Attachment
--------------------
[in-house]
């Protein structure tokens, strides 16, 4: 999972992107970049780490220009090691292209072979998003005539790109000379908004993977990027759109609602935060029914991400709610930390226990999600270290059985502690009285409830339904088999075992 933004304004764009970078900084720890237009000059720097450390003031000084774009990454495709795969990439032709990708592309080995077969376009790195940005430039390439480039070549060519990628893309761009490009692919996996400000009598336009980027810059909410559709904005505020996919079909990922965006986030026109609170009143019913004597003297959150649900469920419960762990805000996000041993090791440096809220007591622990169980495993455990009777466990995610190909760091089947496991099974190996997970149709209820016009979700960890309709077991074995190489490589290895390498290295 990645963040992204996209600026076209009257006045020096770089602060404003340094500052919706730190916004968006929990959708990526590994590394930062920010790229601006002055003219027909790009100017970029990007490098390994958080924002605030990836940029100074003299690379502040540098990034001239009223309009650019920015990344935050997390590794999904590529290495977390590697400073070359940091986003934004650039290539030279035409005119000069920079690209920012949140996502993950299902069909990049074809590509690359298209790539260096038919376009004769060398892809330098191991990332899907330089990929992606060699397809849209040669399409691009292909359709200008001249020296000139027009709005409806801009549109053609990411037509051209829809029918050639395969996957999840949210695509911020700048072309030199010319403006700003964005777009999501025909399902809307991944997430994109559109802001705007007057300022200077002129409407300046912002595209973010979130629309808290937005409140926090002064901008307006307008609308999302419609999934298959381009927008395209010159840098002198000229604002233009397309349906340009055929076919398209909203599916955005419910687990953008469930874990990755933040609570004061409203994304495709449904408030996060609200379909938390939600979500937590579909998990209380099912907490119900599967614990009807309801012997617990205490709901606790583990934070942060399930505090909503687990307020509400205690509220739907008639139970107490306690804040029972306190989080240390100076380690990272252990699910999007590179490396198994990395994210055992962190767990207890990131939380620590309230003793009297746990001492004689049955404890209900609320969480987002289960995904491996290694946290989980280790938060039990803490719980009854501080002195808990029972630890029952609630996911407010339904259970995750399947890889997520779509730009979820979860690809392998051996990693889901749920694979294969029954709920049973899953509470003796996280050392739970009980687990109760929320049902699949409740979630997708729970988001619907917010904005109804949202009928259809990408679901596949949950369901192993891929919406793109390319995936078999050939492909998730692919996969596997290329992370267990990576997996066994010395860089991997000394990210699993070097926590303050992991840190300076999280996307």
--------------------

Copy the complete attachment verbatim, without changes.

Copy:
[in-house]
């Protein structure tokens, strides 16, 4: 999972992107970049780490220009090691292209072979998003005539790109000379908004993977990027759109609602935060029914991400709610930390226990999600270290059985502690009285409830339904088999075992 933004304004764009970078900084720890237009000059720097450390003031000084774009990454495709795969990439032709990708592309080995077969376009790195940005430039390439480039070549060519990628893309761009490009692919996996400000009598336009980027810059909410559709904005505020996919079909990922965006986030026109609170009143019913004597003297959150649900469920419960762990805000996000041993090791440096809220007591622990169980495993455990009777466990995610190909760091089947496991099974190996997970149709209820016009979700960890309709077991074995190489490589290895390498290295 990645963040992204996209600026076209009257006045020096770089602060404003340094500052919706730190916004968006929990959708990526590994590394930062920010790229601006002055003219027909790009100017970029990007490098390994958080924002605030990836940029100074003299690379502040540098990034001239009223309009650019920015990344935050997390590794999904590529290495977390590697400073070359940091986003934004650039290539030279035409005119000069920079690209920012949140996502993950299902069909990049074809590509690359298209790539260096038919376009004769060398892809330098191991990332899907330089990929992606060699397809849209040669399409691009292909359709200008001249020296000139027009709005409806801009549109053609990411037509051209829809029918050639395969996957999840949210695509911020700048072309030199010319403006700003964005777009999501025909399902809307991944997430994109559109802001705007007057300022200077002129409407300046912002595209973010979130629309808290937005409140926090002064901008307006307008609308999302419609999934298959381009927008395209010159840098002198000229604002233009397309349906340009055929076919398209909203599916955005419910687990953008469930874990990755933040609570004061409203994304495709449904408030996060609200379909938390939600979500937590579909998990209380099912907490119900599967614990009807309801012997617990205490709901606790583990934070942060399930505090909503687990307020509400205690509220739907008639139970107490306690804040029972306190989080240390100076380690990272252990699910999007590179490396198994990395994210055992962190767990207890990131939380620590309230003793009297746990001492004689049955404890209900609320969480987002289960995904491996290694946290989980280790938060039990803490719980009854501080002195808990029972630890029952609630996911407010339904259970995750399947890889997520779509730009979820979860690809392998051996990693889901749920694979294969029954709920049973899953509470003796996280050392739970009980687990109760929320049902699949409740979630997708729970988001619907917010904005109804949202009928259809990408679901596949949950369901192993891929919406793109390319995936078999050939492909998730692919996969596997290329992370267990990576997996066994010395860089991997000394990210699993070097926590303050992991840190300076999280996307």